Payment problems still plague auction markets

Sep 21, 2012

The cattle industry has had some issues making sure sellers get their money from auction sales, but some efforts are in the works to make sure the bucks stop in the right place, at the right time, and to the right people.

Following the scandal and eventual collapse of Eastern Livestock, the matter of payment of auction cattle has become more pressing. The company’s leaders were indicted for mail fraud and the company was alleged to have been involved in a six-year-long spate of check kiting. The overall loss to producers in bad checks was estimated at $130 million. The bankruptcy, where Eastern Livestock wasn’t able to make good on many recent sales, was said to cost the market $30 million worth of cattle.

Other cattle auction yards have had similar issues as Eastern Livestock, though not on the massive and widely publicized scale. Most of the recent reports of cattle theft in this and other news outlets have involved misuse of auction markets in some fashion.

A quick review of the 25 most recent complaints filed with the Grain Inspection, Packers and Stockyards Administration (GIPSA) under the Packer and Stockyards Act of 1921 (PSA) shows an overwhelming proportion of complaints revolve around payment issues. Late or incomplete payments, bad checks, and inadequate custodial account balances or bonds made up roughly 92 percent of the cited offenses. Many of the cited delinquent payments dated back a few years and were still outstanding at the time the complaints were filed.

“After Eastern Livestock went down, that was one of the big questions; ‘what can be done to prevent this from happening again?’” said Colin Woodall, vice president of government affairs at the National Cattlemen’s Beef Association (NCBA).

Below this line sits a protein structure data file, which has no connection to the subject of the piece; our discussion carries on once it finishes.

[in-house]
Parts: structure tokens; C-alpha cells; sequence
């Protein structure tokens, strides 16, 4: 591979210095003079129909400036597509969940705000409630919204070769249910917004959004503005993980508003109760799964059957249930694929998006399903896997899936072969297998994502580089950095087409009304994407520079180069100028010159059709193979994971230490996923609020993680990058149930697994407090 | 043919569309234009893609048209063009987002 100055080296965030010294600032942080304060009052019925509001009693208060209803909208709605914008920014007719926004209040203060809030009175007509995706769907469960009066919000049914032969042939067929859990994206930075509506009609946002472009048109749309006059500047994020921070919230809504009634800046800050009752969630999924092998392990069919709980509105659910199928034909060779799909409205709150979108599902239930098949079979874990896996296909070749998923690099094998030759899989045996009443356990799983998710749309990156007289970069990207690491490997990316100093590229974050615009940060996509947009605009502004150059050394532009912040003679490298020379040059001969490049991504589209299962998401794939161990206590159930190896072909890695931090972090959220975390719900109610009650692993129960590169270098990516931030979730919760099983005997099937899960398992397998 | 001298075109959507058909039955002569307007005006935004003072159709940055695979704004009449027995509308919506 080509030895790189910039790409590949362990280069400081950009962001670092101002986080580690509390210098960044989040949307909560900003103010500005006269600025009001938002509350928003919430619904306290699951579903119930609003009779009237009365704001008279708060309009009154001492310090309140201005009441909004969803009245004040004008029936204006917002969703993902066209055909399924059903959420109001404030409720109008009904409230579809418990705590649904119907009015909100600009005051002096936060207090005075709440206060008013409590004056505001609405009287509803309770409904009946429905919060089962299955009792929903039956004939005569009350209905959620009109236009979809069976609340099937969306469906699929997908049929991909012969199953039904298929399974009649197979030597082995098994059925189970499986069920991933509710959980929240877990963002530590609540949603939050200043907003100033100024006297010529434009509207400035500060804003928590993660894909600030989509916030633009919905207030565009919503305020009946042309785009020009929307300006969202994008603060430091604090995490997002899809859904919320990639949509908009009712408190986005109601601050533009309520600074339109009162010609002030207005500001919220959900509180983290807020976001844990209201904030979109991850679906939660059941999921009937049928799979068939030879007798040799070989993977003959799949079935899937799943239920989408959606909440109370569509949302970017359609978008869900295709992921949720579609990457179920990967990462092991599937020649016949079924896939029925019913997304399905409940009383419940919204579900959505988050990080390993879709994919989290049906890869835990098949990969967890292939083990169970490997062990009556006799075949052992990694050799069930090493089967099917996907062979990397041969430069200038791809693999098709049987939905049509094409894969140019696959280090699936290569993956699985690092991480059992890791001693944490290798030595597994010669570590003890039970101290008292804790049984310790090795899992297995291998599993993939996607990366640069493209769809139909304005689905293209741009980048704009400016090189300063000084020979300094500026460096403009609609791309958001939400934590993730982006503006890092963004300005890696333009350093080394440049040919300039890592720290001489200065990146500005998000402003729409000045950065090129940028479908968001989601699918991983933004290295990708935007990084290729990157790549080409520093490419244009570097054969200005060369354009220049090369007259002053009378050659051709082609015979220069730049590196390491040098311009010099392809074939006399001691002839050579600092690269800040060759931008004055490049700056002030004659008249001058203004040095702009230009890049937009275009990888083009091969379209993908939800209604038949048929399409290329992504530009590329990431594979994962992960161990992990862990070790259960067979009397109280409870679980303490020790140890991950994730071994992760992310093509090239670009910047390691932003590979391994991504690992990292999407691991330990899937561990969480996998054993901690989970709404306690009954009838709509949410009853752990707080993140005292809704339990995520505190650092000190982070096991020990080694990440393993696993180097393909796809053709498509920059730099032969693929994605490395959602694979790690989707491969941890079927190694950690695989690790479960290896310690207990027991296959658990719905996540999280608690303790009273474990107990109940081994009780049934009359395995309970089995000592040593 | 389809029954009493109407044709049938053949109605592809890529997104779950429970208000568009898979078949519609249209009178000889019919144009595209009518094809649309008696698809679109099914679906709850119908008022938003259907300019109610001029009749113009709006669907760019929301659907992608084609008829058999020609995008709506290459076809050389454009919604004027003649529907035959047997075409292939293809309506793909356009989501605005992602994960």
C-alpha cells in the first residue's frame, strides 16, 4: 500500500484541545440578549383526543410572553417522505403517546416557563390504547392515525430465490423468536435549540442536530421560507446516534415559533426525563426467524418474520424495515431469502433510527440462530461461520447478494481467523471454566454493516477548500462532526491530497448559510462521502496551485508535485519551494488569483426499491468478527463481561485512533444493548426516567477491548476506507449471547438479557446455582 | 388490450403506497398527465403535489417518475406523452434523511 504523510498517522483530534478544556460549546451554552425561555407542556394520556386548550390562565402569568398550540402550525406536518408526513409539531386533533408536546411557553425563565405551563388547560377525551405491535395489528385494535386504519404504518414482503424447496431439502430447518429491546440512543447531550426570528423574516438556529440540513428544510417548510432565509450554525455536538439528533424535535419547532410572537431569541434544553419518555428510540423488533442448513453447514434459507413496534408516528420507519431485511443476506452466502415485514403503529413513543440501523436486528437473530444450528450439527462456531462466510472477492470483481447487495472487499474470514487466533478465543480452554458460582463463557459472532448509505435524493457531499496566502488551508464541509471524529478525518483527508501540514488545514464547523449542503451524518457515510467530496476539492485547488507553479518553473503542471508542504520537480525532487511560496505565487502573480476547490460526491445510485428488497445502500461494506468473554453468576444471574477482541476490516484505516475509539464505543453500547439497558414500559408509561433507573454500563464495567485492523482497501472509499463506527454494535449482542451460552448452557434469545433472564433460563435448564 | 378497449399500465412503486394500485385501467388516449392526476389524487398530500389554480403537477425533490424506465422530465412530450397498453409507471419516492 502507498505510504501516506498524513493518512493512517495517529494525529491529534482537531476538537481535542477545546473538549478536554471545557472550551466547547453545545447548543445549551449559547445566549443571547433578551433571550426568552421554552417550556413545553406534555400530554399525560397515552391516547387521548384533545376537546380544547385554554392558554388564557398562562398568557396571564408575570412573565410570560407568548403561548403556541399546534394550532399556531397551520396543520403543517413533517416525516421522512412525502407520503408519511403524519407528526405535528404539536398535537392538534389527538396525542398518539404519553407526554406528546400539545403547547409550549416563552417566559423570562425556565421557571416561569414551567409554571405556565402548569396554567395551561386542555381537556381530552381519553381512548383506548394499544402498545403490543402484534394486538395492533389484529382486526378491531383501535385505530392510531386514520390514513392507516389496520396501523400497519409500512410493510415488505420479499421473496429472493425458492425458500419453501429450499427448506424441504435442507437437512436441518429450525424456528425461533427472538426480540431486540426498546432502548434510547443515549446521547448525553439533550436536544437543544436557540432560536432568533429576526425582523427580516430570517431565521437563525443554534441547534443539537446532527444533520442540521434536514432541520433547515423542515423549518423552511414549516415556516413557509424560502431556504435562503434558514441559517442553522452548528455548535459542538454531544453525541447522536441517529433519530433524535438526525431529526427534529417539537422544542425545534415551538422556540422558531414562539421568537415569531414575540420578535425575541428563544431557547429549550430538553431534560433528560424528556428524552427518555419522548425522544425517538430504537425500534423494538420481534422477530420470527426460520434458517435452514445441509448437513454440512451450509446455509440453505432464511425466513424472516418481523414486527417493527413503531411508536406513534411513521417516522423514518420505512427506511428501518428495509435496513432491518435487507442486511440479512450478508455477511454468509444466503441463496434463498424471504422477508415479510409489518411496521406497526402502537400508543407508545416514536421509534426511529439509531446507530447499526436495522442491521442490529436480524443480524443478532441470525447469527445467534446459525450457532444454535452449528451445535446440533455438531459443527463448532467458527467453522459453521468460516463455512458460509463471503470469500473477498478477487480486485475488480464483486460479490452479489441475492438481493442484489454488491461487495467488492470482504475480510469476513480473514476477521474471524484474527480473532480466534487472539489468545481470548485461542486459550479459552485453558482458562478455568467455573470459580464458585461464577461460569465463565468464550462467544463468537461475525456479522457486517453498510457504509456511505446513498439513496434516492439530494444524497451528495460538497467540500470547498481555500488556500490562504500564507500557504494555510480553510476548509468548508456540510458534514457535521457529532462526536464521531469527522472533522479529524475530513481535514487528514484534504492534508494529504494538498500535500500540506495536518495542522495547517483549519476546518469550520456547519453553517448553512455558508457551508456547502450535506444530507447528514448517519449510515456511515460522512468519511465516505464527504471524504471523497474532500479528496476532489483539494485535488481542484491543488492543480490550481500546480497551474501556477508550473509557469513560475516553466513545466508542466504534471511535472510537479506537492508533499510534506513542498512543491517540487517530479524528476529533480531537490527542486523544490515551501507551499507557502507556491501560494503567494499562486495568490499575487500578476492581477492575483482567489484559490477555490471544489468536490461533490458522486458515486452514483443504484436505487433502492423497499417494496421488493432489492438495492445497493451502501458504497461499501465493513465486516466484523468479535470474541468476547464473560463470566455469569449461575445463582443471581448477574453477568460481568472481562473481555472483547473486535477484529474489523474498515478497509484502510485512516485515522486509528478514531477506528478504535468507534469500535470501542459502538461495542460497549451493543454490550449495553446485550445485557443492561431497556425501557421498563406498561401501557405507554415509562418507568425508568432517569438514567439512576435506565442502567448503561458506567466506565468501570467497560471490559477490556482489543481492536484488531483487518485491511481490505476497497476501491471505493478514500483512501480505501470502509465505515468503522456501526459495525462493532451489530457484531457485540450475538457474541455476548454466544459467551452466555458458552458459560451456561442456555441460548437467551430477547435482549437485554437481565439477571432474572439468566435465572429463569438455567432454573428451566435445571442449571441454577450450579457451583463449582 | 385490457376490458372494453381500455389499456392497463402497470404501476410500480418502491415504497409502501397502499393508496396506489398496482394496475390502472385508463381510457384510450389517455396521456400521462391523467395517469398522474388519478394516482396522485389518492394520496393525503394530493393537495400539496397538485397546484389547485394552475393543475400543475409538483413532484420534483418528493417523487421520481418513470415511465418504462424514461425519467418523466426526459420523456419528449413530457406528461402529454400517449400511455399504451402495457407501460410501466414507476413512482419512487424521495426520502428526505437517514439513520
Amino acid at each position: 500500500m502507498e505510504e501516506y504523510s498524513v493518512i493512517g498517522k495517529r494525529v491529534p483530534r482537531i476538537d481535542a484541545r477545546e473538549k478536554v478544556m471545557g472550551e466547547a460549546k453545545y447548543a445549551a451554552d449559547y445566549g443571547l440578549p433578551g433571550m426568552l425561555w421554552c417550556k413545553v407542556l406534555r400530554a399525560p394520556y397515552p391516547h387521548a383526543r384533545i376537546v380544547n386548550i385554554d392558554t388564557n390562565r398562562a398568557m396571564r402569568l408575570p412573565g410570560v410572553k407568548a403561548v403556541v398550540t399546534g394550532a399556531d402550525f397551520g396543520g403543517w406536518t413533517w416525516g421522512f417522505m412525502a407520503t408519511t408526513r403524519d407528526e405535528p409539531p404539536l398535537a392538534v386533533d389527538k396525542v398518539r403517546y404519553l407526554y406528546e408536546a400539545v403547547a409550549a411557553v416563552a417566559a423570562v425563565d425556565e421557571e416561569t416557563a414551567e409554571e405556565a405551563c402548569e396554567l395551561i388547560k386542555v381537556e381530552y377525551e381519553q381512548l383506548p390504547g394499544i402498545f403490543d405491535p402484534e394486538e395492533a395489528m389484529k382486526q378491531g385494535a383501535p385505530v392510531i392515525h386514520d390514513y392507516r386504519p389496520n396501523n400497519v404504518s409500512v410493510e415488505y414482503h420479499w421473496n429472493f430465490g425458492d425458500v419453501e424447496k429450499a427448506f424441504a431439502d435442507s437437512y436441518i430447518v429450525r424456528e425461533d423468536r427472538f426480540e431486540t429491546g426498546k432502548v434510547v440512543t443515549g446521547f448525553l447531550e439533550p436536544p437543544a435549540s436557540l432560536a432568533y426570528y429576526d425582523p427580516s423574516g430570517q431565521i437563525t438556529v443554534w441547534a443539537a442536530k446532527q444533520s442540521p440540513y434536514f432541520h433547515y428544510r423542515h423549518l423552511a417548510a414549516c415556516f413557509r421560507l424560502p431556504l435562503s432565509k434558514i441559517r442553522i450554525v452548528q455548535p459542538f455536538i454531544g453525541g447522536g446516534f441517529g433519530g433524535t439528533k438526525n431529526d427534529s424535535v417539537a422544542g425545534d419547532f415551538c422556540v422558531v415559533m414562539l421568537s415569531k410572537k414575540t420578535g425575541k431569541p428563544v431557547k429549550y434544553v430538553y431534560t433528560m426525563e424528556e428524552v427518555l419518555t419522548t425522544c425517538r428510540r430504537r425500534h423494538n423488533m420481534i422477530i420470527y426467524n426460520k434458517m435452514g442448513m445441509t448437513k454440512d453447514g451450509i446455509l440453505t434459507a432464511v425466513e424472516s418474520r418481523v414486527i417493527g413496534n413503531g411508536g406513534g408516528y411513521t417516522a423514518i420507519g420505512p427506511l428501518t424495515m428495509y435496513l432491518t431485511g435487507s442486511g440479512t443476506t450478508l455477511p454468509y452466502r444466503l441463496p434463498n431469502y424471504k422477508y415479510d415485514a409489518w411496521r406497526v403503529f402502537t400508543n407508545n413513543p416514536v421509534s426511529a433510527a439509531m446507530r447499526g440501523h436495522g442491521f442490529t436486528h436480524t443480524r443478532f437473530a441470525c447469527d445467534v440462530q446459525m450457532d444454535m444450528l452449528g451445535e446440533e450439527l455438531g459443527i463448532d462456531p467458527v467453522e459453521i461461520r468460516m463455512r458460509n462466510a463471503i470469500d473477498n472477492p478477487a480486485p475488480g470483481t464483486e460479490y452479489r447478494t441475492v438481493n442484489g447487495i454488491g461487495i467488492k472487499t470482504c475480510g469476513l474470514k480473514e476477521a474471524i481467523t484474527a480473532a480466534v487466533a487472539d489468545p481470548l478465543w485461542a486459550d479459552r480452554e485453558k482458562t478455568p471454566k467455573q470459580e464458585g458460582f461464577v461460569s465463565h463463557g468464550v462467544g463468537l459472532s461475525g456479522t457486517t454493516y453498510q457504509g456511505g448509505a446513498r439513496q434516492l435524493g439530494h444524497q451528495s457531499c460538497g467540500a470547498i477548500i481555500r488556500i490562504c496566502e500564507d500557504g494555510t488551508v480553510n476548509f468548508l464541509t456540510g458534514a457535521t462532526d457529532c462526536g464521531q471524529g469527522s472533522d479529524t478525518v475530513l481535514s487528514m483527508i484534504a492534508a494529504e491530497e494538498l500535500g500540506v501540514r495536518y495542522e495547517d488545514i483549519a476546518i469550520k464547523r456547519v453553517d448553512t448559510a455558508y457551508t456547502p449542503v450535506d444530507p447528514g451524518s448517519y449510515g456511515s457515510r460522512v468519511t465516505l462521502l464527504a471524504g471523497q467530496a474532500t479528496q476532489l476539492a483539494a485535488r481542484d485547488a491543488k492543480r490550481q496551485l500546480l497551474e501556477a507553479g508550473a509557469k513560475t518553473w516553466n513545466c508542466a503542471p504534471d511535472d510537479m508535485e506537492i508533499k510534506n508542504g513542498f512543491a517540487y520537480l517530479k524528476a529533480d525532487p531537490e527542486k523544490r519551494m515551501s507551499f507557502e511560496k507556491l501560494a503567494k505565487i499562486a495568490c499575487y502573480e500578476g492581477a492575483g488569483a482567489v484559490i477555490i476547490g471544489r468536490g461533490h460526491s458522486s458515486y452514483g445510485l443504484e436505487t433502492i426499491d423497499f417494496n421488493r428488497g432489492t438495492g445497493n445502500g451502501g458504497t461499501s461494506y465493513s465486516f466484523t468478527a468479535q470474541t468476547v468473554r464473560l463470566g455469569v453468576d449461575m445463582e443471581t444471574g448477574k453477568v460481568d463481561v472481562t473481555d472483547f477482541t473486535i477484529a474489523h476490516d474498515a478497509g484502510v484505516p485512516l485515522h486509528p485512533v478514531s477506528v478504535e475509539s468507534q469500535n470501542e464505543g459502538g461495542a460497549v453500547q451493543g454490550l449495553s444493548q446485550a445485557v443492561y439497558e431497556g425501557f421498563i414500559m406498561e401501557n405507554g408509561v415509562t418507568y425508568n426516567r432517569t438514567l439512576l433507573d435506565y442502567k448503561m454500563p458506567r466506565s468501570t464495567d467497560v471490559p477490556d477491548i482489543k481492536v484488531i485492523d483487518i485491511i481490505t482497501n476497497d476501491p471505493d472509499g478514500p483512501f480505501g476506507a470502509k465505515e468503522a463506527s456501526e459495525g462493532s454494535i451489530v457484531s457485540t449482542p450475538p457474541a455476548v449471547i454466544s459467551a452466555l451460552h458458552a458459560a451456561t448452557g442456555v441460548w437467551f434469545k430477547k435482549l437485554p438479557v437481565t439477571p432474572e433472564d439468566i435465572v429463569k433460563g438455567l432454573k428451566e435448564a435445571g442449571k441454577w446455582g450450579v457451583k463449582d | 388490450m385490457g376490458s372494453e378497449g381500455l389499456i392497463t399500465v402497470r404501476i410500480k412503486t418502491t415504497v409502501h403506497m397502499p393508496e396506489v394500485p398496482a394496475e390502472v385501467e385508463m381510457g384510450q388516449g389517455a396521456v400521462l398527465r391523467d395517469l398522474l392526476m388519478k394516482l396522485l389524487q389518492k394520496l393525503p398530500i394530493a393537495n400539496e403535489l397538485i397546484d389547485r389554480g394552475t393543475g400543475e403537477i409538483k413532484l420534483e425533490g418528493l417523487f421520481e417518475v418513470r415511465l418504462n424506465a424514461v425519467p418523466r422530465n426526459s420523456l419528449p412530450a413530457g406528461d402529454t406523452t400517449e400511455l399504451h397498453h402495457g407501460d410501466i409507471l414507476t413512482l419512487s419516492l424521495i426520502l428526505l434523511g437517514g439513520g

Given the issues with standard means of payment used in cattle auctions as illustrated in the Eastern Livestock scandal and the even recent complaints to GIPSA, groups like NCBA and the Livestock Marketing Association have been looking into new payment possibilities.

Woodall said one possibility was The Seam, a self-described “completely online neutral exchange” service which has thus far traded cotton, dairy and peanuts. The Seam’s Focused Market program—something which might work for cattle trades—connects authorized buyers and sellers of physical commodities, offers proof of delivery and payment services, and maintains easy-to-access online purchase documentation.

A representative from The Seam was present at the most recent NCBA conference in Denver at the end of July. He described to the Live Cattle Marketing committee what The Seam has been doing for cotton traders, which, among other things, includes a form of funds and payment verification. The benefit of the system is the speed at which all of this happens.

Woodall reported working with The Seam on how its processes could be used to help the beef industry is still in its early stages. There are no field tests of their systems for beef/cattle yet, but NCBA is working with them to teach them about the industry so the company can possibly tailor some thing to the needs of the industry.

When asked what other efforts might be taken regarding the payment issues of cattle auctions, Woodall spoke of concerns about GIPSA and what seems like a lack of oversight.


“In a lot of cases we feel GIPSA hasn’t been covering the bases.”

Despite this, he didn’t feel more regulation was necessary, just that the current requirements—primarily the PSA—are enforced and enforced in a timely manner. Speaking of the Act, Woodall concluded:

“It’s not perfect, but it’s been the gold standard for almost 100 years. We need the confidence that Congress will enforce what’s written.” — Kerry Halladay, WLJ Editor